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February 7, 1994 — New York Times

A unit of Pfizer, Inc. has agreed to pay $10.75 million to settle Justice Department claims that the company lied to get Federal approval for a mechanical heart valve that has fractured, killing hundreds of patients worldwide.

Under the settlement, which was announced Thursday, both Pfizer and Shiley, Inc. also agreed to pay $9.25 million in coming years to monitor patients who received the device at Veterans Administration hospitals or pay for its removal. Both companies denied any liability or wrongdoing. Government officials applauded the agreement, which they said was one of the largest ever involving a medical device.

“This agreement represents a landmark health care settlement,” an assistant United States Attorney General, Frank Hunger, said in a statement. “It is significant that a company accused of making false representations to the Government has been held accountable.”

But the deal was criticized by consumer activists who had long urged Government officials to bring criminal charges against Shiley officials, contending that they had covered up hazards of the device even as it was fracturing and killing patients.

“For this multi billion-dollar company to get off with a 10-plus million-dollar civil penalty, and for the responsible officials to escape jail sentences for the tragic loss of so many lives, is inexcusable,” Dr. Sidney Wolfe, director of the Public Citizen Health Research Group, said in a statement.

In a June 1992 letter to Senator John McCain, a Republican of Arizona, Stuart M. Gerson, an Assistant Attorney General, said Government officials could not criminally prosecute the matter because the statute of limitations had expired.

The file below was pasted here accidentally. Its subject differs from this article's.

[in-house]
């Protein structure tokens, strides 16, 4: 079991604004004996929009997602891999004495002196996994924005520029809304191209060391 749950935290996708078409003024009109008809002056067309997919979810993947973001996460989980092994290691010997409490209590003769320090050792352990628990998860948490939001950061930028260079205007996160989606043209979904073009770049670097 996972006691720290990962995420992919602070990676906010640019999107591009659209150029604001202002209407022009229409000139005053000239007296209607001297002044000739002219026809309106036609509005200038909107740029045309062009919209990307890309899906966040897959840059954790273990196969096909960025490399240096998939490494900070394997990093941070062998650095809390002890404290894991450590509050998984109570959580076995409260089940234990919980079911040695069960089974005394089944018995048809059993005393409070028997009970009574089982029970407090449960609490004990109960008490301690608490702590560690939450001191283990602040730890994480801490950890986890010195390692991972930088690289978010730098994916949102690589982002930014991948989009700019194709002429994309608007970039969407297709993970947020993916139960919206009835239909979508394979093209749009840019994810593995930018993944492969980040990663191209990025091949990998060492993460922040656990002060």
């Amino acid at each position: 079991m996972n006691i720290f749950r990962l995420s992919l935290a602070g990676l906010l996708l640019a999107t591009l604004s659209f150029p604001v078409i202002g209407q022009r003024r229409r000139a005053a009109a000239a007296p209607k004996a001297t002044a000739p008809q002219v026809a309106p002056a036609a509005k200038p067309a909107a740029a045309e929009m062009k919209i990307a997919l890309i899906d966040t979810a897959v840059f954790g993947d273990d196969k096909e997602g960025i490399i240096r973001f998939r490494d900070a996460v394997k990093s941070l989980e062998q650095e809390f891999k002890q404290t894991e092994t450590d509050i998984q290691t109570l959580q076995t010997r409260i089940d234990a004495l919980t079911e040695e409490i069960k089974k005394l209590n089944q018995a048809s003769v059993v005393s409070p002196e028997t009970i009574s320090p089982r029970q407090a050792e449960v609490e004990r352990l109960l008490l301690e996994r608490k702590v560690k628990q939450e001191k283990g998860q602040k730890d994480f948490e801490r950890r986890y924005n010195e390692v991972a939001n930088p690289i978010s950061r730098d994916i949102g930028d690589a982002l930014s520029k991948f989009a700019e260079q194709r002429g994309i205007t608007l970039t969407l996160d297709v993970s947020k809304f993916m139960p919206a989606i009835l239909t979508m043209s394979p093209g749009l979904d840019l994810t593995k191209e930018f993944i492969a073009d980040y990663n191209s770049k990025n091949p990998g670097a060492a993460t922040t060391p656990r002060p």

The settlement marks the latest twist in the long-running saga of the Bjork-Shiley Convexo-Concave mechanical heart, which was marketed in the United States from 1979 to 1986. Life-threatening fractures of a tiny valve strut occurred in 196 of the estimated 31,370 patients in this country who received the device, according to the Federal Drug Administration. Such fractures proved fatal in two out of every three cases.

240 Reported Fractures

Dr. Wolfe said Federal officials had received more than 240 reports of Shiley valve fractures from officials in other countries, though he said his group thought the number was actually higher because many had gone unreported.

Justice Department officials had charged that in order to win approval to market the device, Shiley withheld evidence indicating the valve’s potential to fail. They also said Shiley made questionable representations about the device’s medical value to keep it on the market and that some of the company’s manufacturing processes were also flawed.

In January 1992, Shiley proposed a settlement estimated at $155 million to $205 million that would cover about 55,000 heart-valve patients. Under the proposal, the company agreed to pay for monitoring of the valves by physicians and research to identify the patients at greatest risk for fractures.

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